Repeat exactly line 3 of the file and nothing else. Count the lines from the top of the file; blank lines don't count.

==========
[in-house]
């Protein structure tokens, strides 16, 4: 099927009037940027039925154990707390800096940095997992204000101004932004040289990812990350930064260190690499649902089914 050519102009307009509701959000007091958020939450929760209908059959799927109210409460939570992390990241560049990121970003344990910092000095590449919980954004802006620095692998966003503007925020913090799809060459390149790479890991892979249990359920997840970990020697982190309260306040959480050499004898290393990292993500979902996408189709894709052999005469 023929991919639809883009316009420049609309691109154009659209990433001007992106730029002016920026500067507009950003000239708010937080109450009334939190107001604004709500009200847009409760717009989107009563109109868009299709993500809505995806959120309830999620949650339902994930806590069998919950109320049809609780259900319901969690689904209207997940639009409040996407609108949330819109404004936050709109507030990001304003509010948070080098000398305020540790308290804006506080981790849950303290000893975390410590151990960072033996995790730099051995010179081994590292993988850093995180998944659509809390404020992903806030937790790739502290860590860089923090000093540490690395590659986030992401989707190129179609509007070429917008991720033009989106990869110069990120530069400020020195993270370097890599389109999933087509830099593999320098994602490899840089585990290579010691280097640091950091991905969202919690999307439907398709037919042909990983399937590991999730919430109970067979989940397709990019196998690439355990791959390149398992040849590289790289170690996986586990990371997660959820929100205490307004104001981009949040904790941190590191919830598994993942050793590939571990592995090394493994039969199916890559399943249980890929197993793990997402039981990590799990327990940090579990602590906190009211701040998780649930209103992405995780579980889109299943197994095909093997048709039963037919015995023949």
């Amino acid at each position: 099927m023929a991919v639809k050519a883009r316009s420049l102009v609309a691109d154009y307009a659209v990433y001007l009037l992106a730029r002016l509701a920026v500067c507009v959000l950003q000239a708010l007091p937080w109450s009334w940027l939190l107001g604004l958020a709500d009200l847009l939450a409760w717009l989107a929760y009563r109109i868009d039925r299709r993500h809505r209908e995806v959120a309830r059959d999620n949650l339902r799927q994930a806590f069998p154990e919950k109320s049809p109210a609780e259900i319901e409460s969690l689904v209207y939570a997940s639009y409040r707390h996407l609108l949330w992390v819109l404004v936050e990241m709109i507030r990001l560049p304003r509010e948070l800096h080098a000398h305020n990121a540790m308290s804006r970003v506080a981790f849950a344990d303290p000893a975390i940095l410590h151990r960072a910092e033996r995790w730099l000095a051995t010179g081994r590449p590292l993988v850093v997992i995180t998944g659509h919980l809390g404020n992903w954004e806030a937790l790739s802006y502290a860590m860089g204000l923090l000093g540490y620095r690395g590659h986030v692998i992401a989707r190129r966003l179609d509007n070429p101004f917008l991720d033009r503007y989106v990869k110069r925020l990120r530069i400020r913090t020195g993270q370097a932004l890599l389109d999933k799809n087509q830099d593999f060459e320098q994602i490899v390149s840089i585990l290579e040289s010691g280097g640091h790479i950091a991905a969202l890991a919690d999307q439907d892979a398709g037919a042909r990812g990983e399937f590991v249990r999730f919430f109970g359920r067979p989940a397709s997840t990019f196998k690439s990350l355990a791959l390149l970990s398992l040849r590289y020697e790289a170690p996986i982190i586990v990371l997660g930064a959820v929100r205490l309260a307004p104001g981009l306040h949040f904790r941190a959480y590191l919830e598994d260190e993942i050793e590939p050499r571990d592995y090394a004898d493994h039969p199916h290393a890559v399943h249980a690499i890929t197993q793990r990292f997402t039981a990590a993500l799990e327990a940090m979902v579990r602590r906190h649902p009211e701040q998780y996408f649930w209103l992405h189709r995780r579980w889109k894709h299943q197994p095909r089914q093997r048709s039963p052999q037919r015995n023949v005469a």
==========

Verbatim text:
């Amino acid at each position: 099927m023929a991919v639809k050519a883009r316009s420049l102009v609309a691109d154009y307009a659209v990433y001007l009037l992106a730029r002016l509701a920026v500067c507009v959000l950003q000239a708010l007091p937080w109450s009334w940027l939190l107001g604004l958020a709500d009200l847009l939450a409760w717009l989107a929760y009563r109109i868009d039925r299709r993500h809505r209908e995806v959120a309830r059959d999620n949650l339902r799927q994930a806590f069998p154990e919950k109320s049809p109210a609780e259900i319901e409460s969690l689904v209207y939570a997940s639009y409040r707390h996407l609108l949330w992390v819109l404004v936050e990241m709109i507030r990001l560049p304003r509010e948070l800096h080098a000398h305020n990121a540790m308290s804006r970003v506080a981790f849950a344990d303290p000893a975390i940095l410590h151990r960072a910092e033996r995790w730099l000095a051995t010179g081994r590449p590292l993988v850093v997992i995180t998944g659509h919980l809390g404020n992903w954004e806030a937790l790739s802006y502290a860590m860089g204000l923090l000093g540490y620095r690395g590659h986030v692998i992401a989707r190129r966003l179609d509007n070429p101004f917008l991720d033009r503007y989106v990869k110069r925020l990120r530069i400020r913090t020195g993270q370097a932004l890599l389109d999933k799809n087509q830099d593999f060459e320098q994602i490899v390149s840089i585990l290579e040289s010691g280097g640091h790479i950091a991905a969202l890991a919690d999307q439907d892979a398709g037919a042909r990812g990983e399937f590991v249990r999730f919430f109970g359920r067979p989940a397709s997840t990019f196998k690439s990350l355990a791959l390149l970990s398992l040849r590289y020697e790289a170690p996986i982190i586990v990371l997660g930064a959820v929100r205490l309260a307004p104001g981009l306040h949040f904790r941190a959480y590191l919830e598994d260190e993942i050793e590939p050499r571990d592995y090394a004898d493994h039969p199916h290393a890559v399943h249980a690499i890929t197993q793990r990292f997402t039981a990590a993500l799990e327990a940090m979902v579990r602590r906190h649902p009211e701040q998780y996408f649930w209103l992405h189709r995780r579980w889109k894709h299943q197994p095909r089914q093997r048709s039963p052999q037919r015995n023949v005469a």